Monday - Friday, 7 am to 7 pm, EST
For workers’ compensation information, contact:
Alabama Department of Industrial Relations
Workmen’s Compensation Division
Unemployment Compensation Tax
For Unemployment Compensation Tax information, contact:
Alabama Department of Revenue
For further information on Alabama Unemployment and Workers’ Compensation, see the Alabama Development Office publications, A Guide to Simplifying Alabama’s Employment Related Laws and Alabama Unemployment and Workers’ Compensation Manual. You may request copies by contacting:
Alabama Development Office
Center for Commerce Building, Suite 600
401 Adams Avenue
Montgomery, AL 36130
Ad Valorem Tax
Ad Valorem Tax is a property tax levied on the owners of real and personal property within Alabama. All property must be assessed each year, between October 1 and December 31, with the county tax assessor. This property will be assessed in one of the following four classes and assessment rations:
- Class I. All Property of Utilities
- Class II. All Property not Otherwise Classified
- Class III. All Agricultural, Residential, Forest Property & Historical Building Sites
- Class IV. All Private Passenger Automobiles/Motor Trucks Used for Personal Use
The tax rate is 6.5 mills per dollar of assessed value for the state; local rates vary. Title 40, Code of Alabama, 1975 Chapter 7, requires all business personal property to be reported to the local taxing official in each county annually.
Business personal property is all furniture, fixtures, and equipment used in the operation of all businesses, corporations, and partnerships.
For more information on ad valorem tax contact:
Alabama Department of Revenue
Property Tax Division
Motor Vehicle Division
The following taxes are administered by the Alabama Motor Vehicle Division:
Motor Vehicle Registration Fees
An annual registration fee or tax on each motor vehicle operated upon the public state highways of Alabama. The standard rate of tax is $23.00. The State of Alabama also has a Certificate of Title fee of $18.00 due with the application for title to record the ownership of the vehicle. Tags may be purchased and fees paid in the taxpayer's county of residence.
International Registration Plate Fees
The motor vehicle division in Montgomery issues international registration license plates to owners of commercial and private truck/truck tractor and trailer combinations with a gross vehicle weight of 26,000 pounds or more that travel in interstate commerce (two or more states). These fees are due annually with varying rates depending on the heaviest weight to be hauled and the states in which the vehicle is to be traveling. Alabama currently collects fees for approximately 46 states. License fees are different for each state.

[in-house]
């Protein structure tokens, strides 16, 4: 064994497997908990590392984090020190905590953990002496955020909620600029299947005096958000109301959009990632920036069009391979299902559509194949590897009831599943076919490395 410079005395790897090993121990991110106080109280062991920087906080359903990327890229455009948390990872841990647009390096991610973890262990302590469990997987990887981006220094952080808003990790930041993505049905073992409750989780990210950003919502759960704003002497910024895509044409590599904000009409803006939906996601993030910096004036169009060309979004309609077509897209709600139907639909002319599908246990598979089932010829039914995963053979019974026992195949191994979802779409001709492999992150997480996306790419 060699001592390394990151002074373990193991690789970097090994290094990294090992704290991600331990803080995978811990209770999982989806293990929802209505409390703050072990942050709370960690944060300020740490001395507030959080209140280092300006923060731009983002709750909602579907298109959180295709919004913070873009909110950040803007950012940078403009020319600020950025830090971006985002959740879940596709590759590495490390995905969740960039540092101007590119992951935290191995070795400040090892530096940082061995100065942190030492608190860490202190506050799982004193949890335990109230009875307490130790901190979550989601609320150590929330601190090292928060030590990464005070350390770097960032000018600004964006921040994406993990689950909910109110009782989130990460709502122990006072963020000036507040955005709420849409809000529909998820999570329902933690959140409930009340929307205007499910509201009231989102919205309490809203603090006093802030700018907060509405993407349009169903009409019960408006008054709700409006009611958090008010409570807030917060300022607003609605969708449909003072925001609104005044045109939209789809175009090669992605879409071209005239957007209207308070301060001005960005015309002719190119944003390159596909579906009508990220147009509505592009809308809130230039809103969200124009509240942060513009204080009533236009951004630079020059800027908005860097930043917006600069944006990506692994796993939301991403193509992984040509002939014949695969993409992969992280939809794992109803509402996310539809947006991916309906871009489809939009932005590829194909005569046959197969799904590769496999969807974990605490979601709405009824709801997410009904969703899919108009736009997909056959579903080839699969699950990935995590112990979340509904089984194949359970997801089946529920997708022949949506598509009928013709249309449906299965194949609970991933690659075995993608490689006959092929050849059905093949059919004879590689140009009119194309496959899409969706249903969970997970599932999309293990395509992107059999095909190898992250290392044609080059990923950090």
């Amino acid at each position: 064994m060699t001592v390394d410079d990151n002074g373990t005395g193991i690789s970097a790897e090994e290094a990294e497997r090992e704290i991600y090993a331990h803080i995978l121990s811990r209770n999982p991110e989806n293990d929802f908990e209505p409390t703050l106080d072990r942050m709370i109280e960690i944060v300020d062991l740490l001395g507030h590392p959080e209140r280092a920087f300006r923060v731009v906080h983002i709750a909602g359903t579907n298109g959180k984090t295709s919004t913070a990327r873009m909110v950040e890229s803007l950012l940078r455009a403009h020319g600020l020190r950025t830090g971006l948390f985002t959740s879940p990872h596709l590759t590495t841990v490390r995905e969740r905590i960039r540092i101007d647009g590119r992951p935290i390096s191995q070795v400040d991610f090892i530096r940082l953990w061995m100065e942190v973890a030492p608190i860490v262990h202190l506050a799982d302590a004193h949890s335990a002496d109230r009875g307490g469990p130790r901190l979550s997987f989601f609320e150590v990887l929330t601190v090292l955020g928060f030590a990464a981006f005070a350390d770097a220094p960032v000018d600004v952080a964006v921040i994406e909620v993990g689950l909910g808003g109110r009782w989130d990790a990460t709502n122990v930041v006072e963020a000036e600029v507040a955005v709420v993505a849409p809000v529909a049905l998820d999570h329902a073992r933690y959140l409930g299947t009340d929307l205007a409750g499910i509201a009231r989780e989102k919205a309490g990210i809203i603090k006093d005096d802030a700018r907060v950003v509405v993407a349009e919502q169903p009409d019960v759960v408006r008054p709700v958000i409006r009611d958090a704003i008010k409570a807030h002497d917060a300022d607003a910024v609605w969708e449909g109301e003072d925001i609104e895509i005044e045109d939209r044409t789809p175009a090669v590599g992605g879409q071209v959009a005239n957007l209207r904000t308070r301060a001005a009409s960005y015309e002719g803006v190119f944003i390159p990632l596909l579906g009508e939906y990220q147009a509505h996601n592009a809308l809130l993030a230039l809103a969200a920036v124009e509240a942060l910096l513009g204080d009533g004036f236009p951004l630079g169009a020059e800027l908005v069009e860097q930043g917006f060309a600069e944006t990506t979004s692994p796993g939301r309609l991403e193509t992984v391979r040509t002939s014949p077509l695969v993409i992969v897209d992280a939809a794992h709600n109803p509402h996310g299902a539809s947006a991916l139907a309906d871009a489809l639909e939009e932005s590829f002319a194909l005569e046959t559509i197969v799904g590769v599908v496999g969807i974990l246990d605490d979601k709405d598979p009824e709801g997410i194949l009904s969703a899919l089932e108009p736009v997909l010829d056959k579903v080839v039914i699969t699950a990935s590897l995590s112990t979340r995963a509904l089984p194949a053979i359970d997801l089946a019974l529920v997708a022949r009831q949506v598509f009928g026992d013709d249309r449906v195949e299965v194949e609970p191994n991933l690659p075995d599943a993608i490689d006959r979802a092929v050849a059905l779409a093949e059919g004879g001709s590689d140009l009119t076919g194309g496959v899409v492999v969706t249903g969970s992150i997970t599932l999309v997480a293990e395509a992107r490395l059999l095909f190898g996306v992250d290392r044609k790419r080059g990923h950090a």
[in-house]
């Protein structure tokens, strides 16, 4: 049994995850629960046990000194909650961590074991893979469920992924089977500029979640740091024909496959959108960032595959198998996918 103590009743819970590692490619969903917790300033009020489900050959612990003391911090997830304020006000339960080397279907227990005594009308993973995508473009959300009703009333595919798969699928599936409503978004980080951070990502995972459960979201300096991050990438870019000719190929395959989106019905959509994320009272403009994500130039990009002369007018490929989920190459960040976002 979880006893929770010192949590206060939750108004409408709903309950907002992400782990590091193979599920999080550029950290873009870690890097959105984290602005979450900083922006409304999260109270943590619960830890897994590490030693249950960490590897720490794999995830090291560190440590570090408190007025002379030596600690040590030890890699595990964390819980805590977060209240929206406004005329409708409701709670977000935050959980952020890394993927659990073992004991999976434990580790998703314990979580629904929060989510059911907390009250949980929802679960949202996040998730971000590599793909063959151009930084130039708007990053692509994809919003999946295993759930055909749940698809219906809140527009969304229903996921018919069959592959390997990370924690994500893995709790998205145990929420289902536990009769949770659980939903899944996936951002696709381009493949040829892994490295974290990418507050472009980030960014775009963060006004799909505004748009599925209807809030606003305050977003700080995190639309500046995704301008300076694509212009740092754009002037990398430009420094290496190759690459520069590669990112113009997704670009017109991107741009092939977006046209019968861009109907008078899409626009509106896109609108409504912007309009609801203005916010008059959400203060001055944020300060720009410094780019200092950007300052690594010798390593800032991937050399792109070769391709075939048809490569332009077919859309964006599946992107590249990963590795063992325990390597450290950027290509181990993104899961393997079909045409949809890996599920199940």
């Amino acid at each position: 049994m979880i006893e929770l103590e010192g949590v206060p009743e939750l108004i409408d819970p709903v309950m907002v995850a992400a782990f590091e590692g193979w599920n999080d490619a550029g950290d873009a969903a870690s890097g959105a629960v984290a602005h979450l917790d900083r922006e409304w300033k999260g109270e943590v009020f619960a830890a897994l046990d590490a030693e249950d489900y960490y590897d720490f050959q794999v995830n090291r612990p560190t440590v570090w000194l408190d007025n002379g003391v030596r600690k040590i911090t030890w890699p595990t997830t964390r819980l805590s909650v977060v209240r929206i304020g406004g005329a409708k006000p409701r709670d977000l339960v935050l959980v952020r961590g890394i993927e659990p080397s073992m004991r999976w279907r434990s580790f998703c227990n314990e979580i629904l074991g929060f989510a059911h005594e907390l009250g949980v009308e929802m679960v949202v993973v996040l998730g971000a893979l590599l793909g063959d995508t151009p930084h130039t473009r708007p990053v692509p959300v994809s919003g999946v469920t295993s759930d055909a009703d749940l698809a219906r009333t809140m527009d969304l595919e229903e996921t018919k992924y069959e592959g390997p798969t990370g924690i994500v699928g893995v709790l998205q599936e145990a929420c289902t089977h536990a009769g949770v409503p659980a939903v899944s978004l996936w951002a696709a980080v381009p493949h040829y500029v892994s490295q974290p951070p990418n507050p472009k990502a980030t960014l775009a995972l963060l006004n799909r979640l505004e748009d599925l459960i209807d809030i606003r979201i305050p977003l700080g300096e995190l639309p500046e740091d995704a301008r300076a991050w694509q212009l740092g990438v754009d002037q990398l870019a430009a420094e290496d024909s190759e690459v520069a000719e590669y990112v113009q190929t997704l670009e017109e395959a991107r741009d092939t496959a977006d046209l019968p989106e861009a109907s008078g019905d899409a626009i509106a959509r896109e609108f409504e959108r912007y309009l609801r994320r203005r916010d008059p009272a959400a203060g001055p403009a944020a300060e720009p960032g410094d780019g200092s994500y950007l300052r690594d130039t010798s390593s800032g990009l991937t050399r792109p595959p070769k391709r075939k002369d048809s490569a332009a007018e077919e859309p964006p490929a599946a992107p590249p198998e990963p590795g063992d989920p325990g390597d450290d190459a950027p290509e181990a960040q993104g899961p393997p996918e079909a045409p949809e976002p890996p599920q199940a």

For more information:
Alabama Motor Vehicle Division
P.O. Box 327630
Montgomery, AL 36132-7630
Seller's Use Tax
This tax is imposed on the retail sales of all tangible personal property sold in Alabama by businesses located outside Alabama that have no inventory for sale in Alabama but only a sales office or agents soliciting retail sales in Alabama. This tax is due on a monthly basis and is to be remitted by the 20th of the month following the close of a month.
Consumer’s Use Tax
This tax is imposed on tangible personal property brought into Alabama for its storage, use or consumption in the state when the supplier did not collect seller’s use tax on the sale of the property. This tax is due on a monthly basis and is to be remitted by the 20th of the month following the close of a month. The rates are the same as shown above.
This is a privilege tax upon every person or firm that rents or furnishes lodgings or accommodations to transients for a fee. The tax is remitted on the 20th of each month following the month the tax accrues.
In addition to the state rate, there may be city and/or county lodging taxes due; these rates vary.
Rental or Leasing Tax
This is a privilege tax levied on the lessor for the leasing or renting of tangible personal property. Leasing tax is due on “true” leases. “True” leases are those in which the title to the property is retained by the lessor at the end of the lease agreement. “Conditional sale” leases, leases in which the title to the property is transferred to the lessee at the end of the lease agreement, are subject to sales tax. This tax, in both cases, should be remitted by the 20th of each month following the month that the tax accrues.
Privilege/Business License Tax
A privilege license is a license requirement of every person, firm, company or corporation engaged in any business, vocation, occupation or profession described in Title 40-12 Code of Alabama 1975. The annual license covers the period of October 1 through September 30. The license will be delinquent on November 1. Please refer back to Chapter 2 Licenses and Permits for more detailed information.
Any person, firm, corporation, association or co-partnership, either foreign or domestic, is required to obtain a license to operate, maintain, open or establish any store in this state in which goods, wares, or merchandise of any kind are sold, at either retail or wholesale. A check with city and county officials will determine what local licenses and permits are necessary.
You can learn more about these and other industry-specific taxes at the Alabama Department of Revenue (site previously mentioned).